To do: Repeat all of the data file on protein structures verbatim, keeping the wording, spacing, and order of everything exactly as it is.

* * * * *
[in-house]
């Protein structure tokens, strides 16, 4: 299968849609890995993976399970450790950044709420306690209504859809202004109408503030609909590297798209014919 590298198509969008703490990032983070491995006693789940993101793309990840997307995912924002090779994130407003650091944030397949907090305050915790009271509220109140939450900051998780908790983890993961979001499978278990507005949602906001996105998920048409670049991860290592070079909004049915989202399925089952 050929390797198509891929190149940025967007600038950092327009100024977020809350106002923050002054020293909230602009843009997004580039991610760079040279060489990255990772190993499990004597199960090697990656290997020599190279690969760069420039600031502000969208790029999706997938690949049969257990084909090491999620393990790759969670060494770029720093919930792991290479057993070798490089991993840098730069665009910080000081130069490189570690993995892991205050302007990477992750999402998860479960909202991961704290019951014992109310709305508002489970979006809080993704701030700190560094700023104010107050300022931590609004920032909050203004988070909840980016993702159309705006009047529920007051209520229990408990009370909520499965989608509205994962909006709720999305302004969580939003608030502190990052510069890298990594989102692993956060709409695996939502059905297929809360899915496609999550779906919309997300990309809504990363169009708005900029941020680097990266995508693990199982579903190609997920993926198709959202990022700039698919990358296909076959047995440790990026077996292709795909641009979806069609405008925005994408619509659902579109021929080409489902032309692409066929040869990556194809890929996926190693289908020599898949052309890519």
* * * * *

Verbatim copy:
[in-house]
């Protein structure tokens, strides 16, 4: 299968849609890995993976399970450790950044709420306690209504859809202004109408503030609909590297798209014919 590298198509969008703490990032983070491995006693789940993101793309990840997307995912924002090779994130407003650091944030397949907090305050915790009271509220109140939450900051998780908790983890993961979001499978278990507005949602906001996105998920048409670049991860290592070079909004049915989202399925089952 050929390797198509891929190149940025967007600038950092327009100024977020809350106002923050002054020293909230602009843009997004580039991610760079040279060489990255990772190993499990004597199960090697990656290997020599190279690969760069420039600031502000969208790029999706997938690949049969257990084909090491999620393990790759969670060494770029720093919930792991290479057993070798490089991993840098730069665009910080000081130069490189570690993995892991205050302007990477992750999402998860479960909202991961704290019951014992109310709305508002489970979006809080993704701030700190560094700023104010107050300022931590609004920032909050203004988070909840980016993702159309705006009047529920007051209520229990408990009370909520499965989608509205994962909006709720999305302004969580939003608030502190990052510069890298990594989102692993956060709409695996939502059905297929809360899915496609999550779906919309997300990309809504990363169009708005900029941020680097990266995508693990199982579903190609997920993926198709959202990022700039698919990358296909076959047995440790990026077996292709795909641009979806069609405008925005994408619509659902579109021929080409489902032309692409066929040869990556194809890929996926190693289908020599898949052309890519």